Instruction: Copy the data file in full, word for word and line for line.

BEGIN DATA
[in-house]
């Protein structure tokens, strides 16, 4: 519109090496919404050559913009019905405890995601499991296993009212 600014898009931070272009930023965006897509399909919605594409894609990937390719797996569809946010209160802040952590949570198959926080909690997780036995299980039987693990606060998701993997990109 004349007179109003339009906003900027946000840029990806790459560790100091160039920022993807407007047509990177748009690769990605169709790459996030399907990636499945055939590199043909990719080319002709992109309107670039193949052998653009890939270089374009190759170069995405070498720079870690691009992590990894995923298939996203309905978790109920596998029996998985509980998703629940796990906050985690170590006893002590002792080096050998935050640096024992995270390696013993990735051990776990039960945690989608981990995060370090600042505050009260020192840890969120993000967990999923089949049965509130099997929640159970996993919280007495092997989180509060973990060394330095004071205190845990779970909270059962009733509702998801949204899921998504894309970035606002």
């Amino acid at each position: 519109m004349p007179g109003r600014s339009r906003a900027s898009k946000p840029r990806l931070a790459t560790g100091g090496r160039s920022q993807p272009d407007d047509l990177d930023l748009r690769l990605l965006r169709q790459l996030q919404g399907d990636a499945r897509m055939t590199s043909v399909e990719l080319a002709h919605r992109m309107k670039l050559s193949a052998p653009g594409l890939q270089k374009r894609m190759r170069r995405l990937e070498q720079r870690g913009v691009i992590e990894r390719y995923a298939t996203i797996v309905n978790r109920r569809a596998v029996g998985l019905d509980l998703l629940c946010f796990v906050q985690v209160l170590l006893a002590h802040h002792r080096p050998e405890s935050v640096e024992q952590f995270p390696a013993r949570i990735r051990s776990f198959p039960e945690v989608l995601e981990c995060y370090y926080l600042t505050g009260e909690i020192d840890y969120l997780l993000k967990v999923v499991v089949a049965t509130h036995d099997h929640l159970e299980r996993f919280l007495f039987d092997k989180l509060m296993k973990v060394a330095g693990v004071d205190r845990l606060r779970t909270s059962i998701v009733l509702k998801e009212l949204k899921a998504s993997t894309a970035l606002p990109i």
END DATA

[in-house]
């Protein structure tokens, strides 16, 4: 519109090496919404050559913009019905405890995601499991296993009212 600014898009931070272009930023965006897509399909919605594409894609990937390719797996569809946010209160802040952590949570198959926080909690997780036995299980039987693990606060998701993997990109 004349007179109003339009906003900027946000840029990806790459560790100091160039920022993807407007047509990177748009690769990605169709790459996030399907990636499945055939590199043909990719080319002709992109309107670039193949052998653009890939270089374009190759170069995405070498720079870690691009992590990894995923298939996203309905978790109920596998029996998985509980998703629940796990906050985690170590006893002590002792080096050998935050640096024992995270390696013993990735051990776990039960945690989608981990995060370090600042505050009260020192840890969120993000967990999923089949049965509130099997929640159970996993919280007495092997989180509060973990060394330095004071205190845990779970909270059962009733509702998801949204899921998504894309970035606002």
């Amino acid at each position: 519109m004349p007179g109003r600014s339009r906003a900027s898009k946000p840029r990806l931070a790459t560790g100091g090496r160039s920022q993807p272009d407007d047509l990177d930023l748009r690769l990605l965006r169709q790459l996030q919404g399907d990636a499945r897509m055939t590199s043909v399909e990719l080319a002709h919605r992109m309107k670039l050559s193949a052998p653009g594409l890939q270089k374009r894609m190759r170069r995405l990937e070498q720079r870690g913009v691009i992590e990894r390719y995923a298939t996203i797996v309905n978790r109920r569809a596998v029996g998985l019905d509980l998703l629940c946010f796990v906050q985690v209160l170590l006893a002590h802040h002792r080096p050998e405890s935050v640096e024992q952590f995270p390696a013993r949570i990735r051990s776990f198959p039960e945690v989608l995601e981990c995060y370090y926080l600042t505050g009260e909690i020192d840890y969120l997780l993000k967990v999923v499991v089949a049965t509130h036995d099997h929640l159970e299980r996993f919280l007495f039987d092997k989180l509060m296993k973990v060394a330095g693990v004071d205190r845990l606060r779970t909270s059962i998701v009733l509702k998801e009212l949204k899921a998504s993997t894309a970035l606002p990109i």